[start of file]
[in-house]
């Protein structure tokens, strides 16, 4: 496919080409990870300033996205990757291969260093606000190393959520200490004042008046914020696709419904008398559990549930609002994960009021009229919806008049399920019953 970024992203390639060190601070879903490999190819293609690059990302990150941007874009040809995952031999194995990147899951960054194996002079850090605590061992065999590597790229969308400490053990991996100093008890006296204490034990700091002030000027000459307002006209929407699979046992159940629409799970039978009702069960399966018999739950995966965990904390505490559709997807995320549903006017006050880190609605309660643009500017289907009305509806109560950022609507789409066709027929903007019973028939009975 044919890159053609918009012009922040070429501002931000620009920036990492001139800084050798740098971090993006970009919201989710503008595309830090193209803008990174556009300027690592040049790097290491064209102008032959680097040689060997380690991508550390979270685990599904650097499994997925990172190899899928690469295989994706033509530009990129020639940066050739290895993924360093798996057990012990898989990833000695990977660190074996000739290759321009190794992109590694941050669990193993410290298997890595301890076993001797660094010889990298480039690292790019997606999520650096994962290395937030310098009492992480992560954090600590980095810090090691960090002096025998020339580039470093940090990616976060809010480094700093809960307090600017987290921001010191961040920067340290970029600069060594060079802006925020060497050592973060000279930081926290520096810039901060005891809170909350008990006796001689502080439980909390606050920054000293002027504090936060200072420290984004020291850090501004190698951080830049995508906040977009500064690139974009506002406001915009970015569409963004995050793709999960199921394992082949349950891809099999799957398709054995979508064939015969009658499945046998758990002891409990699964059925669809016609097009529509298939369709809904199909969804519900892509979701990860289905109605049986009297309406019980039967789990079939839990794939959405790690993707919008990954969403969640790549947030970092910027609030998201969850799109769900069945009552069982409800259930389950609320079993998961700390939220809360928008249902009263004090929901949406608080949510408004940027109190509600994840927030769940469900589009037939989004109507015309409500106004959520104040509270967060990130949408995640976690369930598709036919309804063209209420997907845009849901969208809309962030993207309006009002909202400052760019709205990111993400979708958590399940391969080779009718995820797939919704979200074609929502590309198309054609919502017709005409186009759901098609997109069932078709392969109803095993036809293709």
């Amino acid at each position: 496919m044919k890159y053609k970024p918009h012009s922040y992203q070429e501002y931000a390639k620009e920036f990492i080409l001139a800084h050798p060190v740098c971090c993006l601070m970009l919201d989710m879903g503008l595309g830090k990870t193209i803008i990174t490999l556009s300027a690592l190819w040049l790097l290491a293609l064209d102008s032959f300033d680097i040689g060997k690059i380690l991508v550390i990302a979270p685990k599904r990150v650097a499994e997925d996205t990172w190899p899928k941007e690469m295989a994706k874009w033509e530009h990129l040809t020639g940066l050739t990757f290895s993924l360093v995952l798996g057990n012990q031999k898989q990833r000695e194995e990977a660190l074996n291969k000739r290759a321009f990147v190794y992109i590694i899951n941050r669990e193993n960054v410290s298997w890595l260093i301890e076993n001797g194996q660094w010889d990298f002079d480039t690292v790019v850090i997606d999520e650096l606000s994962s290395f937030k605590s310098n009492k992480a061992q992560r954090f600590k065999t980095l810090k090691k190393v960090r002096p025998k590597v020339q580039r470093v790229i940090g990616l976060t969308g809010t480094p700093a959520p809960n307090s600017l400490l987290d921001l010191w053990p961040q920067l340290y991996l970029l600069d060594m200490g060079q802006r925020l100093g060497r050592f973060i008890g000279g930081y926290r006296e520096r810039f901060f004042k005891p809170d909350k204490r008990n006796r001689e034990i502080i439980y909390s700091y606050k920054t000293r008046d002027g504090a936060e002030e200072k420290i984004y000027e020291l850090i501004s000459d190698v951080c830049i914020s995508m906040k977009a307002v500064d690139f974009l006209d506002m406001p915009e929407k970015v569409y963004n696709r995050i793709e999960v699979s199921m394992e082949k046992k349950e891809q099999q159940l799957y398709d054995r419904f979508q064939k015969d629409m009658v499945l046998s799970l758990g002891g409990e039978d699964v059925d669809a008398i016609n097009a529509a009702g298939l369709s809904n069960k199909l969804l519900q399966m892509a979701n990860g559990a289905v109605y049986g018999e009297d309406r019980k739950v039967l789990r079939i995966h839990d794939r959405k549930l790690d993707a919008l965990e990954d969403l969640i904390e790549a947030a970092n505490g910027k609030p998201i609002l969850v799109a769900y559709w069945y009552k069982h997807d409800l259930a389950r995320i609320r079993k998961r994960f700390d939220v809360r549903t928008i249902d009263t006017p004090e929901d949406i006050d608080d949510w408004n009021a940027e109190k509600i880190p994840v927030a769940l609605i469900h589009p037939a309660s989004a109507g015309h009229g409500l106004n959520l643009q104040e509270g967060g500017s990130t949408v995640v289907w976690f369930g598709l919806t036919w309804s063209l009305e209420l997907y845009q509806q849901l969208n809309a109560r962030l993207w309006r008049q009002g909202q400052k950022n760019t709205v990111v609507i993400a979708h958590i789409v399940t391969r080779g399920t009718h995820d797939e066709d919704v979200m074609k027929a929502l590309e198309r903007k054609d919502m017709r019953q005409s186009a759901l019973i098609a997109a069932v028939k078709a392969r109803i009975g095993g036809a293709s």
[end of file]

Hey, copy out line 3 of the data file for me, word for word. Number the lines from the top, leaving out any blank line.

């Amino acid at each position: 496919m044919k890159y053609k970024p918009h012009s922040y992203q070429e501002y931000a390639k620009e920036f990492i080409l001139a800084h050798p060190v740098c971090c993006l601070m970009l919201d989710m879903g503008l595309g830090k990870t193209i803008i990174t490999l556009s300027a690592l190819w040049l790097l290491a293609l064209d102008s032959f300033d680097i040689g060997k690059i380690l991508v550390i990302a979270p685990k599904r990150v650097a499994e997925d996205t990172w190899p899928k941007e690469m295989a994706k874009w033509e530009h990129l040809t020639g940066l050739t990757f290895s993924l360093v995952l798996g057990n012990q031999k898989q990833r000695e194995e990977a660190l074996n291969k000739r290759a321009f990147v190794y992109i590694i899951n941050r669990e193993n960054v410290s298997w890595l260093i301890e076993n001797g194996q660094w010889d990298f002079d480039t690292v790019v850090i997606d999520e650096l606000s994962s290395f937030k605590s310098n009492k992480a061992q992560r954090f600590k065999t980095l810090k090691k190393v960090r002096p025998k590597v020339q580039r470093v790229i940090g990616l976060t969308g809010t480094p700093a959520p809960n307090s600017l400490l987290d921001l010191w053990p961040q920067l340290y991996l970029l600069d060594m200490g060079q802006r925020l100093g060497r050592f973060i008890g000279g930081y926290r006296e520096r810039f901060f004042k005891p809170d909350k204490r008990n006796r001689e034990i502080i439980y909390s700091y606050k920054t000293r008046d002027g504090a936060e002030e200072k420290i984004y000027e020291l850090i501004s000459d190698v951080c830049i914020s995508m906040k977009a307002v500064d690139f974009l006209d506002m406001p915009e929407k970015v569409y963004n696709r995050i793709e999960v699979s199921m394992e082949k046992k349950e891809q099999q159940l799957y398709d054995r419904f979508q064939k015969d629409m009658v499945l046998s799970l758990g002891g409990e039978d699964v059925d669809a008398i016609n097009a529509a009702g298939l369709s809904n069960k199909l969804l519900q399966m892509a979701n990860g559990a289905v109605y049986g018999e009297d309406r019980k739950v039967l789990r079939i995966h839990d794939r959405k549930l790690d993707a919008l965990e990954d969403l969640i904390e790549a947030a970092n505490g910027k609030p998201i609002l969850v799109a769900y559709w069945y009552k069982h997807d409800l259930a389950r995320i609320r079993k998961r994960f700390d939220v809360r549903t928008i249902d009263t006017p004090e929901d949406i006050d608080d949510w408004n009021a940027e109190k509600i880190p994840v927030a769940l609605i469900h589009p037939a309660s989004a109507g015309h009229g409500l106004n959520l643009q104040e509270g967060g500017s990130t949408v995640v289907w976690f369930g598709l919806t036919w309804s063209l009305e209420l997907y845009q509806q849901l969208n809309a109560r962030l993207w309006r008049q009002g909202q400052k950022n760019t709205v990111v609507i993400a979708h958590i789409v399940t391969r080779g399920t009718h995820d797939e066709d919704v979200m074609k027929a929502l590309e198309r903007k054609d919502m017709r019953q005409s186009a759901l019973i098609a997109a069932v028939k078709a392969r109803i009975g095993g036809a293709s």